I commented the other day about the use of cell phone videos in news. Suddenly there are millions of reporters out there. Now, another news story shows how these reporting devices are impacting the new and communications. The Royal Canadian Mounted Police tasered a man at the Vancouver BC airport after he got out of control. He died. The police said they tasered him twice. But, the news program I just watched showed an airport patron with a cellphone video who said the police tasered him four times. Oops. Now, I’m not ready to say the person with the cell video is right and the RCMP is wrong. But let’s say they are. Oops. Credibility? Lost. And that is something you can never afford to lose.
So, warning to communicators. Make sure what you say is true. Because there are a million–no, hundreds of millions of eyes out there. They know how to get their videos on tv and a whole lot of them know how to get them on YouTube too. The battle for who is to be believed has never changed since the days of Aristotle. But the technology to dispute or prove has never been so ubiquitous. The age of transparency.
Over the past few days I’ve repeatedly watched a spectacular explosion at foundry in Tacoma. It has been aired over and over on KING5 in Seattle and probably all other local tv stations. Here it is on the KING5 website.
Explosions are also fun to watch–although as I write this the driver of the propane truck that was unloading propane remains in critical condition. But what made the airing of this exciting video possible was the cell camera. A passerby caught the whole thing, starting from a reasonably small fire that erupted into a huge fireball, blowing out windows a quarter mile away–all on his cell phone. Sure, the image was grainy, the cameraman hardly still, and you get the obligatory “Oh sh…..!” commentary. But it is compelling news footage. The frequent airings make that clear.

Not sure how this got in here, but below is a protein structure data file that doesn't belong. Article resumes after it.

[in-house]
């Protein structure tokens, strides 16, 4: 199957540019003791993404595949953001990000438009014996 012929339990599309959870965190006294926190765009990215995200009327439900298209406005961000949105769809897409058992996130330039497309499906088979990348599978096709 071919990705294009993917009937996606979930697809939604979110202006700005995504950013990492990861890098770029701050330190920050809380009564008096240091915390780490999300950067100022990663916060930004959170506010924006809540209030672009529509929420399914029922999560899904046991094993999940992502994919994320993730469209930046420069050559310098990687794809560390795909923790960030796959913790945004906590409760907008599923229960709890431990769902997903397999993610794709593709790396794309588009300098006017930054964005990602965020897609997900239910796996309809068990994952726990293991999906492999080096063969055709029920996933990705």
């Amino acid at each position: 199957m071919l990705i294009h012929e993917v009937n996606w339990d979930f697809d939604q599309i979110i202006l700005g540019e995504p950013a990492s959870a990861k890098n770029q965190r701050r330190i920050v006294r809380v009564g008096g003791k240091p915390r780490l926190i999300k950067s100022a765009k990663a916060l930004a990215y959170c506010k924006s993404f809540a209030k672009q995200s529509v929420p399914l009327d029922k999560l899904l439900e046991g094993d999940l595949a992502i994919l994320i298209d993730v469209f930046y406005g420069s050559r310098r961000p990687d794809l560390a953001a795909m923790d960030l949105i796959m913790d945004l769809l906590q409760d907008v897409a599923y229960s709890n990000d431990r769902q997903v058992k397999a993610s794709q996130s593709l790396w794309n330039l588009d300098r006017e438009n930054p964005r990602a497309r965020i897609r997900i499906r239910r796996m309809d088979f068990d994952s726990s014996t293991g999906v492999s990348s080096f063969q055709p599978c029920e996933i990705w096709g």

I thought about this because last week I was sitting with the PIO of a large west coast city and we were talking about the ubiquity of cell cameras and what that means for the instant news world. I’ve been used to talking about 70 million citizen journalists with their blogs. But how about the many more millions of cell phone owners with camera-equipped phones. Each of the them eager to do with this man did: capture something truly exciting and have it aired all over the region or nation.
The implications for crisis communications ought to be obvious. The day of transparency. Acceleration of the news cycle. The emphasis on video. The use of the graphic, scary and otherwise compelling images to attract audiences and keep them. The delivery of these through multiple modes including internet. The continuing discussion about them after the news media has gone on to other stories–just like I am doing now. This is the instant news world in front our eyes. Get used to it.